Another bone-chilling morning. Sky is also crispy clean and clear. But the high tide was just about 30 minutes ago, so I being afraid that there won't be a neighborhood surfing this morning, When I arrived at the parking across from the beach, that is separated by a highway, the ground was covered with white frost. It has not warmed up yet. I step out of the car to take a look.
The traffic is backed up all the way to the second light so I always tend to make a spectacle out of myself. Especially when there is nobody else around getting ready to get in. This is often the case, I don't really care that much. But it sure can look stupid when I am the only one seemingly interested in "surf here." As cars pass by, drivers look at me intently, sometimes a school bus load of groms would also pass by and that sure cause some excitement among them too.
"Shoot! It might be flat." But I know enough by now that sets don't come often for good 5 to 10 minutes, so I wait and observe patiently. There is a moment of excitement and my heart start to pump a tiny bit more when I see the horizon starting to darken, and then start to lift up, like someone pushing rug from the behind causing it to wrinkle up.
"It's a GO! It's a GO", I shout silently. I quickly run back to the car, open the rear hatch and scramble for the rest of the stuff. Upzip the board bag and pull it out, quickly checking the level of wax; there is enough, great!
And with the bright yellow Stretch F4 Quad in my arm I run to the beach as if there will be a bunch of other people would would come and steal my waves. Again running along the traffic jam. I often wonder what crosses in their minds when they see I do this. The most correct version of it seems like "Oh, there goes that suffer bum again. Doesn't he have a job to go?" Or, perhaps if they know surfing at all, they might be thinking; "Oh, look its him again. That guy never learns, it is so flat here I don't know why he is going there all the time." Actually I don't care what they think, but I am really curious to find out some day (and if you are one of these morning commuters reading this, you can send me a comment).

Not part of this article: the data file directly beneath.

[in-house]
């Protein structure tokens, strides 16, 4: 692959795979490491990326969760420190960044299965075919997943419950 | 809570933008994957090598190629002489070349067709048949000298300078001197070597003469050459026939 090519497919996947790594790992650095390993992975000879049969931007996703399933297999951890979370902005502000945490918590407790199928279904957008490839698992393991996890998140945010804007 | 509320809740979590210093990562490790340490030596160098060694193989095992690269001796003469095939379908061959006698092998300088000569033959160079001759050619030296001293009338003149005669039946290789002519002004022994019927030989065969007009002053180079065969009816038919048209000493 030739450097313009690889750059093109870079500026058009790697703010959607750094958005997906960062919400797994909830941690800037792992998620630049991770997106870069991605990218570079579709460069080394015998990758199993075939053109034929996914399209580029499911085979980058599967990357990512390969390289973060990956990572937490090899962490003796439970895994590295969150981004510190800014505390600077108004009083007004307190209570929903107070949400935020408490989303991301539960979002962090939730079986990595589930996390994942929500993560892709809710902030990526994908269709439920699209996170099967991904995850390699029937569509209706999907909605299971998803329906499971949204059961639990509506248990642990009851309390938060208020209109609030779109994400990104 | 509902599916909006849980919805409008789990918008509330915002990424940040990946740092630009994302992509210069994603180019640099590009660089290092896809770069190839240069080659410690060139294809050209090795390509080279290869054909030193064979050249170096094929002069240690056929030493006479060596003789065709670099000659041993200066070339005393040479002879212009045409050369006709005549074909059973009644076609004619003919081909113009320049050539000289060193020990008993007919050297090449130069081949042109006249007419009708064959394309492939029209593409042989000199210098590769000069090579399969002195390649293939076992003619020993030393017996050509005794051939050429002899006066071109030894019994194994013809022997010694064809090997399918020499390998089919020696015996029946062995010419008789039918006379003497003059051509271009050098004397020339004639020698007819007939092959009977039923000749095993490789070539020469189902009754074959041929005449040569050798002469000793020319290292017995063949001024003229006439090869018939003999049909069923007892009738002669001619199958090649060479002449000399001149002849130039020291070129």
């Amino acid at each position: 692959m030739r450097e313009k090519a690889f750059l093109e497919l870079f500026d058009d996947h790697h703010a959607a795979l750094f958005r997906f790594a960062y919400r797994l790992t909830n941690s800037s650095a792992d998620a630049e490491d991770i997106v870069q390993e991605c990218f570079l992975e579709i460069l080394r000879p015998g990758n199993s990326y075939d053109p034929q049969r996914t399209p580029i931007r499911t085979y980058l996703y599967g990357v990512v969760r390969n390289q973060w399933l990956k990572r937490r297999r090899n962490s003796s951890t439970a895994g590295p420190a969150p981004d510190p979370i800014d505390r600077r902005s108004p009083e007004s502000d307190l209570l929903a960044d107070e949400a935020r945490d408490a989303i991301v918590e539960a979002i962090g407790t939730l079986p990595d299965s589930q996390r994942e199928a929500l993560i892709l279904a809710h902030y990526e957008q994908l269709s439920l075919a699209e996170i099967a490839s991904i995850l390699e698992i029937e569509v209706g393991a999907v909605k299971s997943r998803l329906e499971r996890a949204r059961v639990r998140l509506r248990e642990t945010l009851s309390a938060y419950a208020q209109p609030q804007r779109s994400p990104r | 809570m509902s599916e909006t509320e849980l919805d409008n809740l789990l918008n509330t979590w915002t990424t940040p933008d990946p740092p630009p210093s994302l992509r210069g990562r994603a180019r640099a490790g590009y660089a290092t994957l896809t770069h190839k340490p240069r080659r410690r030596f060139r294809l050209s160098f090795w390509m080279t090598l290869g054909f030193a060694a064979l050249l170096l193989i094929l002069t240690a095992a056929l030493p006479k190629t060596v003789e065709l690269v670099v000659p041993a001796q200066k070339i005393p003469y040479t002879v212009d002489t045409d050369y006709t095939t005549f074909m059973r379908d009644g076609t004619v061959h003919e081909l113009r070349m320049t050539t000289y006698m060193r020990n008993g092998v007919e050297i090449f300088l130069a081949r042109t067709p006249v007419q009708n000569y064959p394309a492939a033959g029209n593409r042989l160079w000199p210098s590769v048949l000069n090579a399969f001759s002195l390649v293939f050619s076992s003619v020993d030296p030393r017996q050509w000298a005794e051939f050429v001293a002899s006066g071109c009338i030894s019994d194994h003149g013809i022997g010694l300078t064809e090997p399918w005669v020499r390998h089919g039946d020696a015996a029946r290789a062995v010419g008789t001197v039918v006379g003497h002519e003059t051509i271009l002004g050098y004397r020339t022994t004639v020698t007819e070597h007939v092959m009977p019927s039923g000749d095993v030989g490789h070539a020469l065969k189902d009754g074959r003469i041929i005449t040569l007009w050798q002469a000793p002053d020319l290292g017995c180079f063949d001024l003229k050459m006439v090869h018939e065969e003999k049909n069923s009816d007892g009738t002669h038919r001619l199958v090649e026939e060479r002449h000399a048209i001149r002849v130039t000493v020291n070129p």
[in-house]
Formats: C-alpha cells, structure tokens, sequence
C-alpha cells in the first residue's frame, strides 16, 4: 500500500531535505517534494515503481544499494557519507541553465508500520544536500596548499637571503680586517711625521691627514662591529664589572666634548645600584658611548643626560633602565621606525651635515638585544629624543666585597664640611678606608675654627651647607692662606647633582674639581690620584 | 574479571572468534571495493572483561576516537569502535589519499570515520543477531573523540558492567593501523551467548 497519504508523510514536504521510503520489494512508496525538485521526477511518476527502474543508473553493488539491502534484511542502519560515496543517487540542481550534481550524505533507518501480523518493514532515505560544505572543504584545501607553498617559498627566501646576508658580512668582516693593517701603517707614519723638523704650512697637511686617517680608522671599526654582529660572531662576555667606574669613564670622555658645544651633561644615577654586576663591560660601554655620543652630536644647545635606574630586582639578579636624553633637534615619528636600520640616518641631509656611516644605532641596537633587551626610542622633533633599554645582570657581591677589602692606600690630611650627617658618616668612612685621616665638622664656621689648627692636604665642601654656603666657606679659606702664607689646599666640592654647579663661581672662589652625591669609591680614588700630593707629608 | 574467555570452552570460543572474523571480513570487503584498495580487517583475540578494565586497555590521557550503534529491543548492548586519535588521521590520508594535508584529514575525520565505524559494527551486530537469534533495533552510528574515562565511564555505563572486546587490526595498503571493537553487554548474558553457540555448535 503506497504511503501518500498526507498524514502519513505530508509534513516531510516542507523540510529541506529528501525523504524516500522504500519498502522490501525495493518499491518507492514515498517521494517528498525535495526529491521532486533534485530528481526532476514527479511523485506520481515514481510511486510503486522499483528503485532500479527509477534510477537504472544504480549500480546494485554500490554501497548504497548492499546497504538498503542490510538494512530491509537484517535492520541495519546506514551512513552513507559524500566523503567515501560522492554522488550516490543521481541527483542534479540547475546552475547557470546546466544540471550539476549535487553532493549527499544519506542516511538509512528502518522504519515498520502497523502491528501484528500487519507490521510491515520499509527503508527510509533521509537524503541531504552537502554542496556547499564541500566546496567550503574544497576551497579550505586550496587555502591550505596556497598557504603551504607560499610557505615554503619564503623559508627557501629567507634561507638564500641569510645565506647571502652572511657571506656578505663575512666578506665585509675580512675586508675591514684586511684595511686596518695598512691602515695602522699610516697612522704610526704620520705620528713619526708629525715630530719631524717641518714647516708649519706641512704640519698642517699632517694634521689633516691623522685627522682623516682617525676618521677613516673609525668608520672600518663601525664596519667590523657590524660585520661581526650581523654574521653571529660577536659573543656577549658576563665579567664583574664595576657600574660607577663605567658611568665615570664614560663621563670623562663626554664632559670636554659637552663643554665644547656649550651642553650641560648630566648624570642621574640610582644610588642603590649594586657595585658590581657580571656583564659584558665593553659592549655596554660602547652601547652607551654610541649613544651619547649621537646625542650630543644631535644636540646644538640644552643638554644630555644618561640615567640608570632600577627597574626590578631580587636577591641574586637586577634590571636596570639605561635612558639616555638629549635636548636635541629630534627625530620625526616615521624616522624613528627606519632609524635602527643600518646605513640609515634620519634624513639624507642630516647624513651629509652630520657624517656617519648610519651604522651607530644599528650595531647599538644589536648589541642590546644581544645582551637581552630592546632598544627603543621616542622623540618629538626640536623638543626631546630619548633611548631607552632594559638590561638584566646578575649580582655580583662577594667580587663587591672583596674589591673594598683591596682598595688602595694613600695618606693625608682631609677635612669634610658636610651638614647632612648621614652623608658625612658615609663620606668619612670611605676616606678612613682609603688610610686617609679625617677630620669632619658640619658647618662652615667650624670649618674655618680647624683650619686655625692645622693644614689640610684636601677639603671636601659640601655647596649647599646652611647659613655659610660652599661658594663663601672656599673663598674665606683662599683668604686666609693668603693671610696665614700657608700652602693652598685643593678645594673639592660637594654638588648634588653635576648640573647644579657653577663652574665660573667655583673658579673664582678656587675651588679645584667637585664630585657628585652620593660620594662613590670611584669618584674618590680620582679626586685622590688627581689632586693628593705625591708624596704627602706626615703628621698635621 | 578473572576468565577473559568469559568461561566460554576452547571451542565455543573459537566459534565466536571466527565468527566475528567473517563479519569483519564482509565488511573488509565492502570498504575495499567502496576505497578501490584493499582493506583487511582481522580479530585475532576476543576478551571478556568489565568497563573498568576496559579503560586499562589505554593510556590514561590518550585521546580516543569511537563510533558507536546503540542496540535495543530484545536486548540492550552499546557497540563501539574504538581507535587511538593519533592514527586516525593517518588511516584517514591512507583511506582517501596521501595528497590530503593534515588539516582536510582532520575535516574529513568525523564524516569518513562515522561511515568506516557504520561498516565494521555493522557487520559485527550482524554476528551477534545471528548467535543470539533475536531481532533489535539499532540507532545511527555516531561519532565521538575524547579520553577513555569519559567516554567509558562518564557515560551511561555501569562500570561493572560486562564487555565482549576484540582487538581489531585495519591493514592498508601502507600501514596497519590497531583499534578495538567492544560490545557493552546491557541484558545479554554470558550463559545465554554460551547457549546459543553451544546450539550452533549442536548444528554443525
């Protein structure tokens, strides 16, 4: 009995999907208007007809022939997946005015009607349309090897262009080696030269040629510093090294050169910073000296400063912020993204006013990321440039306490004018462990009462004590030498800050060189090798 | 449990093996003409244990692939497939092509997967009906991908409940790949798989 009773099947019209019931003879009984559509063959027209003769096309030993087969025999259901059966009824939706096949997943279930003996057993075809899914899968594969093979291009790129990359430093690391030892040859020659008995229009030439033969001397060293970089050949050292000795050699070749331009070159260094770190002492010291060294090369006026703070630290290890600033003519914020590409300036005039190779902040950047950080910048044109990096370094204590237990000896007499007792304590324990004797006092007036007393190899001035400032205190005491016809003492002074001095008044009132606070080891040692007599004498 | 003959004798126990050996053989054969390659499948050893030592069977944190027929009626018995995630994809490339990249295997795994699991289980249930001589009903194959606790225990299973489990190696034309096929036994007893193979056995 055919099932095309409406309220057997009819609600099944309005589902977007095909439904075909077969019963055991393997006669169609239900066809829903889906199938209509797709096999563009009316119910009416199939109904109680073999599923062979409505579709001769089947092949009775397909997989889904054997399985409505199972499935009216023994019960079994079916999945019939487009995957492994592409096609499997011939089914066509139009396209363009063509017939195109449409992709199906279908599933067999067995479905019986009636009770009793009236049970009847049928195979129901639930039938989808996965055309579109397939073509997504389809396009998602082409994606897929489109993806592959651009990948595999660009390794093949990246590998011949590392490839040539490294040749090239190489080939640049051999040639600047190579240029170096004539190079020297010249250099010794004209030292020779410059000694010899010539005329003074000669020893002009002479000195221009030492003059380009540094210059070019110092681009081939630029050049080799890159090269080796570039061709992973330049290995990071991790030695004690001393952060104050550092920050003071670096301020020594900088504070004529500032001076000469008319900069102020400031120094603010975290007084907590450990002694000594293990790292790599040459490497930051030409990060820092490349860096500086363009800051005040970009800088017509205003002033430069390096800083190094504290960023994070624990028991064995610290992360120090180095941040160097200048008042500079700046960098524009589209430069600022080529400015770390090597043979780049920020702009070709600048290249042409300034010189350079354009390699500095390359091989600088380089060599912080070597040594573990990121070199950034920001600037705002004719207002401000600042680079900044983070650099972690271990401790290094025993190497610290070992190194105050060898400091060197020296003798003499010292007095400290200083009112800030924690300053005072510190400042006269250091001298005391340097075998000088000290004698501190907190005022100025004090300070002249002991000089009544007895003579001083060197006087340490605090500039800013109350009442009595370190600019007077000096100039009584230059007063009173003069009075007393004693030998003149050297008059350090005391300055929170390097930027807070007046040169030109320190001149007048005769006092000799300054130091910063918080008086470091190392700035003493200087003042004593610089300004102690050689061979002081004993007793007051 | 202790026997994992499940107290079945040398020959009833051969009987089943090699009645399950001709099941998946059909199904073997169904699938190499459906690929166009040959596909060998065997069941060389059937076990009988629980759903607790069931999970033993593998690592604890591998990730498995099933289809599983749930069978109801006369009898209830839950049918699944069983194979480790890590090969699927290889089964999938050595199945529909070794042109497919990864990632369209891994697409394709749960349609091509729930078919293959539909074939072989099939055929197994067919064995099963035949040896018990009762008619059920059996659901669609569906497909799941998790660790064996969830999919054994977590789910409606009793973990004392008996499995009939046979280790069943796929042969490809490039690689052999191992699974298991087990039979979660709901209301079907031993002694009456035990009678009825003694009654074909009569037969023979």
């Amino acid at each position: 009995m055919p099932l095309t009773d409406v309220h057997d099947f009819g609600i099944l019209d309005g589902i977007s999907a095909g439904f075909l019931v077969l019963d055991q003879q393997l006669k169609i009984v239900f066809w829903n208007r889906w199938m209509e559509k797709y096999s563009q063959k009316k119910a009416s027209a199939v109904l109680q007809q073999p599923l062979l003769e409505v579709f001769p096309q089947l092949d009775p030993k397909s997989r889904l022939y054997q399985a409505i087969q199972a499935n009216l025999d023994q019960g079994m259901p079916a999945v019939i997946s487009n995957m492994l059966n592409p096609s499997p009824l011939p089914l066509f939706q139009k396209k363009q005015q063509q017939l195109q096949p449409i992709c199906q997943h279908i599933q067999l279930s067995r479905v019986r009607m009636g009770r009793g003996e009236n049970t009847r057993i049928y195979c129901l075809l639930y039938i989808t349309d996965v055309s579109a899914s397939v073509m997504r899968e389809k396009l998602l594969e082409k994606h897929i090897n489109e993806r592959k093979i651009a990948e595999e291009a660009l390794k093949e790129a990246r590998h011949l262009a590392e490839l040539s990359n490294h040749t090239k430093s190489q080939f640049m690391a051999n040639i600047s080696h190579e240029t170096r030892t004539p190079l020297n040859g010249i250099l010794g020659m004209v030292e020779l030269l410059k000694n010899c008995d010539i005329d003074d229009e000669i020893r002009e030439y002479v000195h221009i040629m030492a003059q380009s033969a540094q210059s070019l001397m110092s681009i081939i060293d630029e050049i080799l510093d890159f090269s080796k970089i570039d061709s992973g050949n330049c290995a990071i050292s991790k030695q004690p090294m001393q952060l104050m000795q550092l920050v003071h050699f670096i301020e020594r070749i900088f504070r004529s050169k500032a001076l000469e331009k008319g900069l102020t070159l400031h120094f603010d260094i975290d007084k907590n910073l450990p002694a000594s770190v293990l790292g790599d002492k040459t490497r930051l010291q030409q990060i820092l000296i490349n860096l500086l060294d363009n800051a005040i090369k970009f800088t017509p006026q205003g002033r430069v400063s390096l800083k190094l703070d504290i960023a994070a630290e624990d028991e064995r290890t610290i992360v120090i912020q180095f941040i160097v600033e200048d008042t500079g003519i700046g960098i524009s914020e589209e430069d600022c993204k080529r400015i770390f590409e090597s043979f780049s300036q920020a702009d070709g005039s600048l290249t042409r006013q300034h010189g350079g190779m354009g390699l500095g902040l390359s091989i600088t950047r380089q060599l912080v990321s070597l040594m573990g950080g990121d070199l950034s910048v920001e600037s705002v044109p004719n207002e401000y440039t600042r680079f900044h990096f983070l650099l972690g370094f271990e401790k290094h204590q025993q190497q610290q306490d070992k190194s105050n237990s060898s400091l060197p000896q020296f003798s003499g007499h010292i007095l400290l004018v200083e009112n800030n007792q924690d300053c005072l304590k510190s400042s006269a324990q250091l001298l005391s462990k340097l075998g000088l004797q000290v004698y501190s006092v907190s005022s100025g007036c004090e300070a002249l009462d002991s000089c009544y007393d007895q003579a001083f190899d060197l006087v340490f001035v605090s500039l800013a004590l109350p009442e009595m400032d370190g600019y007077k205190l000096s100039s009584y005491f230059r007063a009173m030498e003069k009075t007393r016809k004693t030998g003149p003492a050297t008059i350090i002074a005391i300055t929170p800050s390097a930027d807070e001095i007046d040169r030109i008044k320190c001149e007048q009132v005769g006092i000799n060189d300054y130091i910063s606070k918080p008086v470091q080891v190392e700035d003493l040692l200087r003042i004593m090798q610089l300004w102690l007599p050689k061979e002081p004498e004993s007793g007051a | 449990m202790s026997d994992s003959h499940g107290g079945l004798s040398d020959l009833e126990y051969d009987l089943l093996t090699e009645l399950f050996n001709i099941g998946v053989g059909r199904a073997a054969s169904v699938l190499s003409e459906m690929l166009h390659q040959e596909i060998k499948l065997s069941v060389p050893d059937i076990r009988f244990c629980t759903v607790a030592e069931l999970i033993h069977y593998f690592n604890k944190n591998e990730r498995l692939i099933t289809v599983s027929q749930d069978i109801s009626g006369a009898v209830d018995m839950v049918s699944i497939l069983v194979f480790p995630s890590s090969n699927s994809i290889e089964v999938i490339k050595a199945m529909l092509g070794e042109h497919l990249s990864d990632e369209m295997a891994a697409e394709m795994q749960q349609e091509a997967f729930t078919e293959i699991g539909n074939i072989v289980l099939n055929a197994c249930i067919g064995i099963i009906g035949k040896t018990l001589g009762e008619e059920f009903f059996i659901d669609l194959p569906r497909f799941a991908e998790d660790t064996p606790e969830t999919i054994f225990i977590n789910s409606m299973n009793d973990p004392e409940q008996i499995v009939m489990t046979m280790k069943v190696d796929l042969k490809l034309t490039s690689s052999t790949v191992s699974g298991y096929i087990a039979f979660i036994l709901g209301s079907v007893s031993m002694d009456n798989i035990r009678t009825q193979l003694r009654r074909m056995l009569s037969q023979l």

Now I am at the shore, and verclo the leash as I look up the water to see if it is a good timing to get out. Unlike Montara, getting out here does not require me to time to entry and jump in. In fact if I jump in, I'd break the fins even on a high tide session. I usually walk until I am about mid chest or so deep. This also shows me how far the shallow part of the water ends.
The initial trickle of the water is always the coldest, so I kind of wade slowly at first. I jump on the board and start to paddle out slowly, the first wave to get under through and I just hope it won't be cold. It usually is. Once this part is over though the rest gets increasingly easier, like the initial pluck of needle in a flu shot.
As I get further out, I start to paddle a bit harder to generate additional warmth, and when I am completely soaked and the water immediately around my body heats up then I am all set for the rest of the session.
When I am further out like this, there is not many other places as peaceful as this, and as I sit all by myself out in the water, the sun starts to pop atop the Santa Cruz mountain range, casting warm rays against my face and the whole body. The black suit can quickly absorb heat and I can even feel it through the 4 mm thickness of rubber.
To top this experience off, the waves came rather gently and built up quickly. I had two waves I thought I would not catch, but I got in smoothly and negotiated over some bouncy back washes. Whey they all work out it is just so much fun.
So I was glad I did the plunge this morning. Sometimes, but not always, the nature gives me rewards at a bit unexpected ways.